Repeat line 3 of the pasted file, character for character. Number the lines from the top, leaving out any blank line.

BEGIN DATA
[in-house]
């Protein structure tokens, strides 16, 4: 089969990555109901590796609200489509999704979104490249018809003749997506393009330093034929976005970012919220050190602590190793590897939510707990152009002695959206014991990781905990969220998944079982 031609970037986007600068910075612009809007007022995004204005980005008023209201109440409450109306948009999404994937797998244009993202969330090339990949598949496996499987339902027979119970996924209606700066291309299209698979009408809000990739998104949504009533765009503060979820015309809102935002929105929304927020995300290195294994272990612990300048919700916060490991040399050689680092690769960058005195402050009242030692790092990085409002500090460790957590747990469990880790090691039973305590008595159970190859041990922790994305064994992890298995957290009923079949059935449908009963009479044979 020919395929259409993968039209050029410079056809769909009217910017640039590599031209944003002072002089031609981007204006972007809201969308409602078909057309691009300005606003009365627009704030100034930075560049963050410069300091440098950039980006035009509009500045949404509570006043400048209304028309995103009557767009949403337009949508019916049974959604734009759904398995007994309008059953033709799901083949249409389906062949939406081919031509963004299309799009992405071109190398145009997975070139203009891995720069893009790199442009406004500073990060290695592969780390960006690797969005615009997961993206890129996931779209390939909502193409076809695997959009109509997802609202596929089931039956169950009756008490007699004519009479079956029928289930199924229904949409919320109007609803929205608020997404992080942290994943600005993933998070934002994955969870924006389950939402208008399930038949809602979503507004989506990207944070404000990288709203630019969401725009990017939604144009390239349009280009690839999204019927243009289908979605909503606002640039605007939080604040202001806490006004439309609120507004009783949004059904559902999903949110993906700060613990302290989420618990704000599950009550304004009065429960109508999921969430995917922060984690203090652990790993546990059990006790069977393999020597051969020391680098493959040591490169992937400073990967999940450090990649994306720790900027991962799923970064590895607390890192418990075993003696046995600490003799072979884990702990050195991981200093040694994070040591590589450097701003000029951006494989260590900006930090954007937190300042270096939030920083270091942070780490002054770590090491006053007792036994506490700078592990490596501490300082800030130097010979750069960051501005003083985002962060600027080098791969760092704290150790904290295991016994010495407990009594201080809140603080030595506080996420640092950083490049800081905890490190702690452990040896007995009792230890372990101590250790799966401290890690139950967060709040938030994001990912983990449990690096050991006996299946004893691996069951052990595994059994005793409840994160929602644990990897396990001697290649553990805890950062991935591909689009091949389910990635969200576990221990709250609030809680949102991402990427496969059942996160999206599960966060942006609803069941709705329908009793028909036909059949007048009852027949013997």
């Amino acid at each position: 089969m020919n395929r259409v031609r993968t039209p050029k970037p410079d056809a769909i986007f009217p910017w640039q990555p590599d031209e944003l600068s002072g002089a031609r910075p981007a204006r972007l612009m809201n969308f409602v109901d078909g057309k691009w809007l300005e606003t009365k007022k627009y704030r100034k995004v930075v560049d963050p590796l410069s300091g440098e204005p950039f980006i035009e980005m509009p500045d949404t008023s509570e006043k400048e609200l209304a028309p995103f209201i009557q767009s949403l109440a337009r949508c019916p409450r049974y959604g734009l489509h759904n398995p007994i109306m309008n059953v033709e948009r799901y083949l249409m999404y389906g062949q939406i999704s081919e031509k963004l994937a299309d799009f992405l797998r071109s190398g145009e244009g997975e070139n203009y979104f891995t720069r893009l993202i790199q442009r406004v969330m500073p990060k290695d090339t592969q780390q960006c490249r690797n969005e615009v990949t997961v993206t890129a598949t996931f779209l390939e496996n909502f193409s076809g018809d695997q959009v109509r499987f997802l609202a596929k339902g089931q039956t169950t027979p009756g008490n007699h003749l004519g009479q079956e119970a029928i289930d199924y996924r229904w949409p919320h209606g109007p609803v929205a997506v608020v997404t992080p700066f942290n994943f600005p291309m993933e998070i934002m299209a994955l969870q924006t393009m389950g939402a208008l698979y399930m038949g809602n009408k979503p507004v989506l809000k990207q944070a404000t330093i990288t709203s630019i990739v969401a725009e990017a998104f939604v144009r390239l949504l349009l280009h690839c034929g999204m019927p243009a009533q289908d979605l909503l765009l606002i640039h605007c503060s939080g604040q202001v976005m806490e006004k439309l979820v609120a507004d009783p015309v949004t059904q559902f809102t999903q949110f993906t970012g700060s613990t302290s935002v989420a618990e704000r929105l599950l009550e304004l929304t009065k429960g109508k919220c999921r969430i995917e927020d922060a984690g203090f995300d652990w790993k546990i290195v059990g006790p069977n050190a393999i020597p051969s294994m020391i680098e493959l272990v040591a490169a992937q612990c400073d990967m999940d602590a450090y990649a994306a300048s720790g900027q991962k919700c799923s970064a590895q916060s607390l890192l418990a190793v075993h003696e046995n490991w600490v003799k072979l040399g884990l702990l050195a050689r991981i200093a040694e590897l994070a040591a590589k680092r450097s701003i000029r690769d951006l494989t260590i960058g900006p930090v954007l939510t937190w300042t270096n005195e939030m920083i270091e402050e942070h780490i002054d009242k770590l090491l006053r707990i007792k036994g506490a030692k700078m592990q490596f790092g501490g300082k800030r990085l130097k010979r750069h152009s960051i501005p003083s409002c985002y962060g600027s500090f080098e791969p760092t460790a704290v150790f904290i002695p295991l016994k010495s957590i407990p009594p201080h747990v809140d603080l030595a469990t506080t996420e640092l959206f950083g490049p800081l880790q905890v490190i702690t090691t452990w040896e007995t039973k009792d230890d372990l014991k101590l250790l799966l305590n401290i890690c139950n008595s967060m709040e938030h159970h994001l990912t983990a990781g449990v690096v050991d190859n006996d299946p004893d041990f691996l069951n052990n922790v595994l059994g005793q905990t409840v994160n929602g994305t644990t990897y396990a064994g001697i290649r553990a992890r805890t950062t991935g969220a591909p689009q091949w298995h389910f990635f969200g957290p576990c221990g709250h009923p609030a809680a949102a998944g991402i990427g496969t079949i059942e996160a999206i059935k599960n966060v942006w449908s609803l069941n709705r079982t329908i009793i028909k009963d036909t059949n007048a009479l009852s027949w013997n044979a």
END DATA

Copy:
């Amino acid at each position: 089969m020919n395929r259409v031609r993968t039209p050029k970037p410079d056809a769909i986007f009217p910017w640039q990555p590599d031209e944003l600068s002072g002089a031609r910075p981007a204006r972007l612009m809201n969308f409602v109901d078909g057309k691009w809007l300005e606003t009365k007022k627009y704030r100034k995004v930075v560049d963050p590796l410069s300091g440098e204005p950039f980006i035009e980005m509009p500045d949404t008023s509570e006043k400048e609200l209304a028309p995103f209201i009557q767009s949403l109440a337009r949508c019916p409450r049974y959604g734009l489509h759904n398995p007994i109306m309008n059953v033709e948009r799901y083949l249409m999404y389906g062949q939406i999704s081919e031509k963004l994937a299309d799009f992405l797998r071109s190398g145009e244009g997975e070139n203009y979104f891995t720069r893009l993202i790199q442009r406004v969330m500073p990060k290695d090339t592969q780390q960006c490249r690797n969005e615009v990949t997961v993206t890129a598949t996931f779209l390939e496996n909502f193409s076809g018809d695997q959009v109509r499987f997802l609202a596929k339902g089931q039956t169950t027979p009756g008490n007699h003749l004519g009479q079956e119970a029928i289930d199924y996924r229904w949409p919320h209606g109007p609803v929205a997506v608020v997404t992080p700066f942290n994943f600005p291309m993933e998070i934002m299209a994955l969870q924006t393009m389950g939402a208008l698979y399930m038949g809602n009408k979503p507004v989506l809000k990207q944070a404000t330093i990288t709203s630019i990739v969401a725009e990017a998104f939604v144009r390239l949504l349009l280009h690839c034929g999204m019927p243009a009533q289908d979605l909503l765009l606002i640039h605007c503060s939080g604040q202001v976005m806490e006004k439309l979820v609120a507004d009783p015309v949004t059904q559902f809102t999903q949110f993906t970012g700060s613990t302290s935002v989420a618990e704000r929105l599950l009550e304004l929304t009065k429960g109508k919220c999921r969430i995917e927020d922060a984690g203090f995300d652990w790993k546990i290195v059990g006790p069977n050190a393999i020597p051969s294994m020391i680098e493959l272990v040591a490169a992937q612990c400073d990967m999940d602590a450090y990649a994306a300048s720790g900027q991962k919700c799923s970064a590895q916060s607390l890192l418990a190793v075993h003696e046995n490991w600490v003799k072979l040399g884990l702990l050195a050689r991981i200093a040694e590897l994070a040591a590589k680092r450097s701003i000029r690769d951006l494989t260590i960058g900006p930090v954007l939510t937190w300042t270096n005195e939030m920083i270091e402050e942070h780490i002054d009242k770590l090491l006053r707990i007792k036994g506490a030692k700078m592990q490596f790092g501490g300082k800030r990085l130097k010979r750069h152009s960051i501005p003083s409002c985002y962060g600027s500090f080098e791969p760092t460790a704290v150790f904290i002695p295991l016994k010495s957590i407990p009594p201080h747990v809140d603080l030595a469990t506080t996420e640092l959206f950083g490049p800081l880790q905890v490190i702690t090691t452990w040896e007995t039973k009792d230890d372990l014991k101590l250790l799966l305590n401290i890690c139950n008595s967060m709040e938030h159970h994001l990912t983990a990781g449990v690096v050991d190859n006996d299946p004893d041990f691996l069951n052990n922790v595994l059994g005793q905990t409840v994160n929602g994305t644990t990897y396990a064994g001697i290649r553990a992890r805890t950062t991935g969220a591909p689009q091949w298995h389910f990635f969200g957290p576990c221990g709250h009923p609030a809680a949102a998944g991402i990427g496969t079949i059942e996160a999206i059935k599960n966060v942006w449908s609803l069941n709705r079982t329908i009793i028909k009963d036909t059949n007048a009479l009852s027949w013997n044979a």